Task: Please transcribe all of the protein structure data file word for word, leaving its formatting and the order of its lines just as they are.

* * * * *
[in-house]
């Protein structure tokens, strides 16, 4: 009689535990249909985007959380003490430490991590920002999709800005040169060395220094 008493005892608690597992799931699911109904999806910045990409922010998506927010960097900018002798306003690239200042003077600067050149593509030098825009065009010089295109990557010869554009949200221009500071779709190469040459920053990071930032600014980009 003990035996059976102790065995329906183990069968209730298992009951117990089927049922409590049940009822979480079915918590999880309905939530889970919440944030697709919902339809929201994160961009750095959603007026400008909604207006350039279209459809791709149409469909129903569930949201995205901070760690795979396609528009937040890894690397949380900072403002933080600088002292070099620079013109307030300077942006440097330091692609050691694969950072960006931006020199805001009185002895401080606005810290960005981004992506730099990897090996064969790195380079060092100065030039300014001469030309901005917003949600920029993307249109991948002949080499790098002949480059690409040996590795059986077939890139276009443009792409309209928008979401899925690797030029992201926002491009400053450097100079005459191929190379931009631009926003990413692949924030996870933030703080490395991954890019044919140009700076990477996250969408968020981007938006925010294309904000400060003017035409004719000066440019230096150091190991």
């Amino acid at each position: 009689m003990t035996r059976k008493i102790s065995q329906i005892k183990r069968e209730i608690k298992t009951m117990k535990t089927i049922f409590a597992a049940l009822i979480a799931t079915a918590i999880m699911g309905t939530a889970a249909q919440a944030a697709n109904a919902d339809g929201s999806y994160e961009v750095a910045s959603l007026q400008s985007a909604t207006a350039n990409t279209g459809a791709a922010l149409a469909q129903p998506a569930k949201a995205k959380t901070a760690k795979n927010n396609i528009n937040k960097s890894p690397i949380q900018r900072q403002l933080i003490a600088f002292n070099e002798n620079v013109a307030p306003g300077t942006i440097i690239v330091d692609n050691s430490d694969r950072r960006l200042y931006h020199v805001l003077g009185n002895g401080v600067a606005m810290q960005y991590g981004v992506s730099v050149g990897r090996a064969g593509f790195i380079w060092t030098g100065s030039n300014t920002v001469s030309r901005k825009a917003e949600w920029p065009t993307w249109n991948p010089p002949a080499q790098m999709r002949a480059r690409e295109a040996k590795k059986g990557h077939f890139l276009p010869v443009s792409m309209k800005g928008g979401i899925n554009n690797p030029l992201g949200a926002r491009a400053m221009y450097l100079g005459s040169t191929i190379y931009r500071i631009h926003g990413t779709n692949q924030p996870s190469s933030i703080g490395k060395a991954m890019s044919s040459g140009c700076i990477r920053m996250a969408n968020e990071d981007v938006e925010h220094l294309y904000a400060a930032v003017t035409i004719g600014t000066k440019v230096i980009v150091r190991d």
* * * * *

[in-house]
């Protein structure tokens, strides 16, 4: 009689535990249909985007959380003490430490991590920002999709800005040169060395220094 008493005892608690597992799931699911109904999806910045990409922010998506927010960097900018002798306003690239200042003077600067050149593509030098825009065009010089295109990557010869554009949200221009500071779709190469040459920053990071930032600014980009 003990035996059976102790065995329906183990069968209730298992009951117990089927049922409590049940009822979480079915918590999880309905939530889970919440944030697709919902339809929201994160961009750095959603007026400008909604207006350039279209459809791709149409469909129903569930949201995205901070760690795979396609528009937040890894690397949380900072403002933080600088002292070099620079013109307030300077942006440097330091692609050691694969950072960006931006020199805001009185002895401080606005810290960005981004992506730099990897090996064969790195380079060092100065030039300014001469030309901005917003949600920029993307249109991948002949080499790098002949480059690409040996590795059986077939890139276009443009792409309209928008979401899925690797030029992201926002491009400053450097100079005459191929190379931009631009926003990413692949924030996870933030703080490395991954890019044919140009700076990477996250969408968020981007938006925010294309904000400060003017035409004719000066440019230096150091190991």
């Amino acid at each position: 009689m003990t035996r059976k008493i102790s065995q329906i005892k183990r069968e209730i608690k298992t009951m117990k535990t089927i049922f409590a597992a049940l009822i979480a799931t079915a918590i999880m699911g309905t939530a889970a249909q919440a944030a697709n109904a919902d339809g929201s999806y994160e961009v750095a910045s959603l007026q400008s985007a909604t207006a350039n990409t279209g459809a791709a922010l149409a469909q129903p998506a569930k949201a995205k959380t901070a760690k795979n927010n396609i528009n937040k960097s890894p690397i949380q900018r900072q403002l933080i003490a600088f002292n070099e002798n620079v013109a307030p306003g300077t942006i440097i690239v330091d692609n050691s430490d694969r950072r960006l200042y931006h020199v805001l003077g009185n002895g401080v600067a606005m810290q960005y991590g981004v992506s730099v050149g990897r090996a064969g593509f790195i380079w060092t030098g100065s030039n300014t920002v001469s030309r901005k825009a917003e949600w920029p065009t993307w249109n991948p010089p002949a080499q790098m999709r002949a480059r690409e295109a040996k590795k059986g990557h077939f890139l276009p010869v443009s792409m309209k800005g928008g979401i899925n554009n690797p030029l992201g949200a926002r491009a400053m221009y450097l100079g005459s040169t191929i190379y931009r500071i631009h926003g990413t779709n692949q924030p996870s190469s933030i703080g490395k060395a991954m890019s044919s040459g140009c700076i990477r920053m996250a969408n968020e990071d981007v938006e925010h220094l294309y904000a400060a930032v003017t035409i004719g600014t000066k440019v230096i980009v150091r190991d």